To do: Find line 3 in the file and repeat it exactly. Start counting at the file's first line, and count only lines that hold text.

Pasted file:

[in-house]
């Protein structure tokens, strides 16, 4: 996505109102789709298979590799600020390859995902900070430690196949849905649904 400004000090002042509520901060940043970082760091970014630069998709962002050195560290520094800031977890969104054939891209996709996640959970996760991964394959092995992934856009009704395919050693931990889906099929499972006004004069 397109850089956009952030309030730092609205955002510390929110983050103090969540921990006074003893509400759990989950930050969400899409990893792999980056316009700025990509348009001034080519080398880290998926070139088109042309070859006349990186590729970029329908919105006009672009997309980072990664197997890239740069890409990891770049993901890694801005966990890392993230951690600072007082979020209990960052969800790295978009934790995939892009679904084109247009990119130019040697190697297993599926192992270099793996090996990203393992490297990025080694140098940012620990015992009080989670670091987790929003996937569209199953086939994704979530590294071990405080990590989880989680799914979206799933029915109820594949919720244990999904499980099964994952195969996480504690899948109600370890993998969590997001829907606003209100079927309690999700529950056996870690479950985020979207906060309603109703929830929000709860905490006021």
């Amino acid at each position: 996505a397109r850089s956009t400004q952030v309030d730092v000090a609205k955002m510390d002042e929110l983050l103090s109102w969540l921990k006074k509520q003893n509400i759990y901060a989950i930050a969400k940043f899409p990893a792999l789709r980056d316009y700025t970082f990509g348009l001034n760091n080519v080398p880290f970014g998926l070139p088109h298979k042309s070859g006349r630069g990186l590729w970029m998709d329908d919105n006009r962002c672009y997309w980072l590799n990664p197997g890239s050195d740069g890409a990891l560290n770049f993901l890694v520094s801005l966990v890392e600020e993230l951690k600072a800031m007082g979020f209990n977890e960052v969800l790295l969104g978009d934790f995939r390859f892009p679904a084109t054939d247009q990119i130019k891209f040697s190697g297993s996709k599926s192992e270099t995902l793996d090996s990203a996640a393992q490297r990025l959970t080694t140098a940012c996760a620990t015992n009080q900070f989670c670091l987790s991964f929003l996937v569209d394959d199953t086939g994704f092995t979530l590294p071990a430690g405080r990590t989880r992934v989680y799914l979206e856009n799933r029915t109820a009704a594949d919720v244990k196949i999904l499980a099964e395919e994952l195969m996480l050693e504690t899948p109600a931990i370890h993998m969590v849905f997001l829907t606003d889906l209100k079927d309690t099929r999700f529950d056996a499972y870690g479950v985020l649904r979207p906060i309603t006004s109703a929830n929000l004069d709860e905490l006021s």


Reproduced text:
């Amino acid at each position: 996505a397109r850089s956009t400004q952030v309030d730092v000090a609205k955002m510390d002042e929110l983050l103090s109102w969540l921990k006074k509520q003893n509400i759990y901060a989950i930050a969400k940043f899409p990893a792999l789709r980056d316009y700025t970082f990509g348009l001034n760091n080519v080398p880290f970014g998926l070139p088109h298979k042309s070859g006349r630069g990186l590729w970029m998709d329908d919105n006009r962002c672009y997309w980072l590799n990664p197997g890239s050195d740069g890409a990891l560290n770049f993901l890694v520094s801005l966990v890392e600020e993230l951690k600072a800031m007082g979020f209990n977890e960052v969800l790295l969104g978009d934790f995939r390859f892009p679904a084109t054939d247009q990119i130019k891209f040697s190697g297993s996709k599926s192992e270099t995902l793996d090996s990203a996640a393992q490297r990025l959970t080694t140098a940012c996760a620990t015992n009080q900070f989670c670091l987790s991964f929003l996937v569209d394959d199953t086939g994704f092995t979530l590294p071990a430690g405080r990590t989880r992934v989680y799914l979206e856009n799933r029915t109820a009704a594949d919720v244990k196949i999904l499980a099964e395919e994952l195969m996480l050693e504690t899948p109600a931990i370890h993998m969590v849905f997001l829907t606003d889906l209100k079927d309690t099929r999700f529950d056996a499972y870690g479950v985020l649904r979207p906060i309603t006004s109703a929830n929000l004069d709860e905490l006021s």